Depending on the production, on my own mood, and on how strongly Pushkin’s original poem happens to be in my mind, the final scene of Tchaikovsky’s Eugene Onegin, can arouse a range of feelings in me. At the more romantic end of the scale, I can allow myself to feel heartbroken by the insurmountable barriers between Onegin and Tatyana. Sometimes I feel bitterly for Onegin, for his stupidity, for all the wrong turns and missed chances. At other times, it’s Tatyana who rouses all my admiration for sticking so nobly to her principles and her vows, despite her longing to be with Onegin (in the poem, we know she’s desperately unhappy in St Petersburg, but Tchaikovsky doesn’t spell this out, safely assuming his audience know the poem inside out, and this gives modern opera directors some flexibility). And then, there are times when I cheer Tatyana on, and I’m with her every second of the way as she makes a firm stand against Onegin’s empty words. This last emotion was the one that Durham Opera Ensemble(DOE) brought me to in their production of Eugene Onegin, as Poppy Metherell’s dignified Tatyana refused to succumb to Edward Wenborn, who throughout the evening had not allowed a shred of basic human decency to get in the way of Onegin’s selfishness.
From his very first entrance, Edward Wenborn was spectacularly chilly in his characterisation of Onegin, sending his icy blasts of cynicism over everything he touched. I winced for poor Tatyana suffering under his withering condescension and utter lack of pity in the garden scene following the delivery of her letter. He has the voice to match too; a clear ringing baritone, with a steely edge to it that could switch to charm when it suits him – for moments such as when he decides to flirt with his best friend’s fiancée out of spite, just because he’s bored. He was every inch that person we all know who thinks that charming words are enough to get them out of any situation and is a bit flummoxed when it doesn’t work.
Set against him, Poppy Metherell was a sincere and serious Tatyana, with a warm tone that she was able to use to great expressive effect as she carefully negotiated her character’s development from the over-emotional young girl, to the mature woman who has accepted her fate. She rose splendidly to the most demanding scene in the opera, owning the stage for the fifteen-minutes of the famous Letter Scene, which gained added urgency from being taken at quite a brisk pace and in Act III when she bitterly throws Onegin’s words back at him, she did so with such spirit that it was no wonder Onegin was momentarily taken aback.
There was strong singing too from the other main cast members. Olivia Jones’ light and sweet voice was perfect for carefree Olga, and she and Poppy Metherell played off each other nicely as they set out their contrasting characters in the opening scene. Alistair McCubbin seemed a little awkward in his opening love scene with Olga, but to compensate, there was plenty of expression in his singing, and a nice silky tone. His outrage and bitterness duringTatyana’s name day party was finely done, and in another of the opera’s big solo set-pieces, his aria before the duel lamenting everything he’s lost was deeply touching. Francis Bertshinger charmed us all as Triquet, and was clearly having a ball (literally!) and Arnold Fortuna had a simple sincerity in Prince Gremin’s aria, with an impressively rich lower range. For me, however, the stand-out singer in the smaller roles was first year Sophie Horrocks as Filippyevna – a big, rich contralto voice, full of expression, but still with some of the clearest text of the show.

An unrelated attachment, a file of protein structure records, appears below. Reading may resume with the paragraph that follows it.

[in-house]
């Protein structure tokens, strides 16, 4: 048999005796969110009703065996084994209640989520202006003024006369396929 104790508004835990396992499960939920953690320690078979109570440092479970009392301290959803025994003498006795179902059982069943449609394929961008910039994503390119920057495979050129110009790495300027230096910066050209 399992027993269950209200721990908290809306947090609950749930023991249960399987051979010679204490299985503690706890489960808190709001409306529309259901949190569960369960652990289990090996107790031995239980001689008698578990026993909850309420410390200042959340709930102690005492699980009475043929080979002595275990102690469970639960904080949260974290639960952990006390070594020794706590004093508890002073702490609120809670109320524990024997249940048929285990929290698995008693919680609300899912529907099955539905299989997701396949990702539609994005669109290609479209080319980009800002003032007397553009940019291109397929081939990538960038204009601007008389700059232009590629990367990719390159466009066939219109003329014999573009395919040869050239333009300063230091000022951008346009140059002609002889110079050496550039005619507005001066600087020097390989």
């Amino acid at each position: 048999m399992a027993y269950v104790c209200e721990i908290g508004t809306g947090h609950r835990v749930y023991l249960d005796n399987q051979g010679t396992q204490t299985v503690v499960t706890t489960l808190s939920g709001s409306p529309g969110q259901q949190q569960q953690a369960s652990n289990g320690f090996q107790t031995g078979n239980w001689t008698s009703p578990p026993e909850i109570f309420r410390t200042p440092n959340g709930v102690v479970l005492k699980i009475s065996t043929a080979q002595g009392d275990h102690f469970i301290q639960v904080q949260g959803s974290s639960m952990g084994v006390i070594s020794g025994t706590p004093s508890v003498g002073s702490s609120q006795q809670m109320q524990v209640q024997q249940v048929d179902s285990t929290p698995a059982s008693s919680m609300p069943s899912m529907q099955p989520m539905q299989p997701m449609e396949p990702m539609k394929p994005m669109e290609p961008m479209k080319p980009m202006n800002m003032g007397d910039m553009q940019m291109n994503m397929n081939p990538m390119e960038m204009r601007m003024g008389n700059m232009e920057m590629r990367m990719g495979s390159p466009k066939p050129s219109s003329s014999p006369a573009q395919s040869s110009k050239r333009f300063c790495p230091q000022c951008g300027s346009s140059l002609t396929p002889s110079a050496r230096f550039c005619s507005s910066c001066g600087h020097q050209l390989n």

The chorus too were impressive, particularly in the unaccompanied peasant song, where they managed to sound thoroughly Russian, and they not only successfully mastered some complex ballroom dancing, but did so that we forgot what a small stage they were squeezed into. It was a pity though that they were all dressed in black for the peasant chorus, and with only splashes of colour for Tatyana’s party, so that they almost disappeared into the plain black backdrop. However, as shown by the minimal set and and the mish-mash of periods in the dresses for the ballroom scene, it’s clear that the production team had clearly done their best on a budget that must have been a lot tighter than what DOE have enjoyed in some years.
This was my first visit to the Assembly Rooms since the 1990s. The theatre has just reopened after a beautiful refurbishment, and it’s now a great venue for small opera, with an orchestral pit and a nice pingy acoustic that helped the voices to carry nicely. However, the drawback for Onegin is that the pit couldn’t accommodate an orchestra big enough to do full justice to Tchaikovsky’s sumptuous score and the eight string players struggled. There was however some nice horn playing from Charlotte Smith, and oboist Jonathan Blake was gorgeous in the Letter scene, heightening Tatyana’s passion with his fluid legato. Whilst Tchaikovsky himself premiered the opera with a student cast and orchestra, and made it clear that he wanted his opera to presented in a simple, intimate way, the Moscow Conservatoire concert hall and the Maly Theatre where it had its first performances are both considerably bigger than the Assembly Rooms, and I think the voices on show at DOE could have comfortably handled a larger orchestra and venue.